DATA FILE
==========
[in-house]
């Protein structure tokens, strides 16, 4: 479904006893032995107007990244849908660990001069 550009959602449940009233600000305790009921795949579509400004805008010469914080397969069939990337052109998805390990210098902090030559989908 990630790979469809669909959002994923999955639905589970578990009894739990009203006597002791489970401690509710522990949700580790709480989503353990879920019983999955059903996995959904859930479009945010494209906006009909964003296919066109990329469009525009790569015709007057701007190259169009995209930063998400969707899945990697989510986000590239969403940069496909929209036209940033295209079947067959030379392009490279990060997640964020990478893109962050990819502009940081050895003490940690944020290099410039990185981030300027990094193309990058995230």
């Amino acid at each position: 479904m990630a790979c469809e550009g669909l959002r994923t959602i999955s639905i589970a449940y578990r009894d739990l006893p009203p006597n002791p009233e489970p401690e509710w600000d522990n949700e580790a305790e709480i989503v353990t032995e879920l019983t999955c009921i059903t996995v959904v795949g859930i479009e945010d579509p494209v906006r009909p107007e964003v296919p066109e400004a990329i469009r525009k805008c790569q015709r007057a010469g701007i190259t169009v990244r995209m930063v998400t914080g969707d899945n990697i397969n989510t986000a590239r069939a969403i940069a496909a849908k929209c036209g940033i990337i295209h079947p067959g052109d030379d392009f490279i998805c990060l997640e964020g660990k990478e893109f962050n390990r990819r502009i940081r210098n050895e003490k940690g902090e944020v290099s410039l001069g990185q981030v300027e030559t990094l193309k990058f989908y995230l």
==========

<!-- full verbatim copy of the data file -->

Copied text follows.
[in-house]
């Protein structure tokens, strides 16, 4: 479904006893032995107007990244849908660990001069 550009959602449940009233600000305790009921795949579509400004805008010469914080397969069939990337052109998805390990210098902090030559989908 990630790979469809669909959002994923999955639905589970578990009894739990009203006597002791489970401690509710522990949700580790709480989503353990879920019983999955059903996995959904859930479009945010494209906006009909964003296919066109990329469009525009790569015709007057701007190259169009995209930063998400969707899945990697989510986000590239969403940069496909929209036209940033295209079947067959030379392009490279990060997640964020990478893109962050990819502009940081050895003490940690944020290099410039990185981030300027990094193309990058995230």
């Amino acid at each position: 479904m990630a790979c469809e550009g669909l959002r994923t959602i999955s639905i589970a449940y578990r009894d739990l006893p009203p006597n002791p009233e489970p401690e509710w600000d522990n949700e580790a305790e709480i989503v353990t032995e879920l019983t999955c009921i059903t996995v959904v795949g859930i479009e945010d579509p494209v906006r009909p107007e964003v296919p066109e400004a990329i469009r525009k805008c790569q015709r007057a010469g701007i190259t169009v990244r995209m930063v998400t914080g969707d899945n990697i397969n989510t986000a590239r069939a969403i940069a496909a849908k929209c036209g940033i990337i295209h079947p067959g052109d030379d392009f490279i998805c990060l997640e964020g660990k990478e893109f962050n390990r990819r502009i940081r210098n050895e003490k940690g902090e944020v290099s410039l001069g990185q981030v300027e030559t990094l193309k990058f989908y995230l």